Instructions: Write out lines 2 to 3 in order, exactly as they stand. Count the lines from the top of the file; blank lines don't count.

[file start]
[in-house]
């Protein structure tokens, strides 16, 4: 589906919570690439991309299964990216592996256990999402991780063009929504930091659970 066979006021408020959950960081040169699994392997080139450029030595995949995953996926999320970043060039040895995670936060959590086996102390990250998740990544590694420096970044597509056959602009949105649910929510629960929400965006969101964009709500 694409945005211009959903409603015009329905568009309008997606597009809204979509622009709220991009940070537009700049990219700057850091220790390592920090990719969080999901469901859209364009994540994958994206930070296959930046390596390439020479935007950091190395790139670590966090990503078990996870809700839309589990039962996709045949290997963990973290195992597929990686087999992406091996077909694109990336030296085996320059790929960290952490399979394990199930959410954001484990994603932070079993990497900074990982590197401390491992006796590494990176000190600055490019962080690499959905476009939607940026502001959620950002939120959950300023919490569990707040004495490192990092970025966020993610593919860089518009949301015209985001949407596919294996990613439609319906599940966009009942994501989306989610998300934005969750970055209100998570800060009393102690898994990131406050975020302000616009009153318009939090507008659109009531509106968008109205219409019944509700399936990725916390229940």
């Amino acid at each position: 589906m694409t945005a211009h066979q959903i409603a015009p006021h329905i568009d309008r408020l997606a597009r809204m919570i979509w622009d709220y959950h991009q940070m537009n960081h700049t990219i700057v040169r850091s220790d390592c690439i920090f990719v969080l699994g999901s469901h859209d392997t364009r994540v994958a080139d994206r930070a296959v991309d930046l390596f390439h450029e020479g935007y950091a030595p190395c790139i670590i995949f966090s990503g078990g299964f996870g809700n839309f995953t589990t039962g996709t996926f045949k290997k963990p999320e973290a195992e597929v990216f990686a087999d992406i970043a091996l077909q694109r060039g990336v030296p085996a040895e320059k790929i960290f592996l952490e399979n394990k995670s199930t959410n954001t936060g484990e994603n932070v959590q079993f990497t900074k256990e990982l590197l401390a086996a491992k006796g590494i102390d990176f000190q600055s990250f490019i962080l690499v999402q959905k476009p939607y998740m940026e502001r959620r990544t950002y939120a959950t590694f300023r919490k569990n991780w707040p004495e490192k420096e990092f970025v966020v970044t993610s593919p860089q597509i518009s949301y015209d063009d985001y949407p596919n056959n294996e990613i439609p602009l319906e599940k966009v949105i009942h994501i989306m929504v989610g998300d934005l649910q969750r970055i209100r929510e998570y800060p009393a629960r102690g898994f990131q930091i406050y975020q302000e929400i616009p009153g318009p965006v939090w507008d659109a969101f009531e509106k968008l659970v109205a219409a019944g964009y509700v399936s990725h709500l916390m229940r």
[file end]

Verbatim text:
């Protein structure tokens, strides 16, 4: 589906919570690439991309299964990216592996256990999402991780063009929504930091659970 066979006021408020959950960081040169699994392997080139450029030595995949995953996926999320970043060039040895995670936060959590086996102390990250998740990544590694420096970044597509056959602009949105649910929510629960929400965006969101964009709500 694409945005211009959903409603015009329905568009309008997606597009809204979509622009709220991009940070537009700049990219700057850091220790390592920090990719969080999901469901859209364009994540994958994206930070296959930046390596390439020479935007950091190395790139670590966090990503078990996870809700839309589990039962996709045949290997963990973290195992597929990686087999992406091996077909694109990336030296085996320059790929960290952490399979394990199930959410954001484990994603932070079993990497900074990982590197401390491992006796590494990176000190600055490019962080690499959905476009939607940026502001959620950002939120959950300023919490569990707040004495490192990092970025966020993610593919860089518009949301015209985001949407596919294996990613439609319906599940966009009942994501989306989610998300934005969750970055209100998570800060009393102690898994990131406050975020302000616009009153318009939090507008659109009531509106968008109205219409019944509700399936990725916390229940």
């Amino acid at each position: 589906m694409t945005a211009h066979q959903i409603a015009p006021h329905i568009d309008r408020l997606a597009r809204m919570i979509w622009d709220y959950h991009q940070m537009n960081h700049t990219i700057v040169r850091s220790d390592c690439i920090f990719v969080l699994g999901s469901h859209d392997t364009r994540v994958a080139d994206r930070a296959v991309d930046l390596f390439h450029e020479g935007y950091a030595p190395c790139i670590i995949f966090s990503g078990g299964f996870g809700n839309f995953t589990t039962g996709t996926f045949k290997k963990p999320e973290a195992e597929v990216f990686a087999d992406i970043a091996l077909q694109r060039g990336v030296p085996a040895e320059k790929i960290f592996l952490e399979n394990k995670s199930t959410n954001t936060g484990e994603n932070v959590q079993f990497t900074k256990e990982l590197l401390a086996a491992k006796g590494i102390d990176f000190q600055s990250f490019i962080l690499v999402q959905k476009p939607y998740m940026e502001r959620r990544t950002y939120a959950t590694f300023r919490k569990n991780w707040p004495e490192k420096e990092f970025v966020v970044t993610s593919p860089q597509i518009s949301y015209d063009d985001y949407p596919n056959n294996e990613i439609p602009l319906e599940k966009v949105i009942h994501i989306m929504v989610g998300d934005l649910q969750r970055i209100r929510e998570y800060p009393a629960r102690g898994f990131q930091i406050y975020q302000e929400i616009p009153g318009p965006v939090w507008d659109a969101f009531e509106k968008l659970v109205a219409a019944g964009y509700v399936s990725h709500l916390m229940r």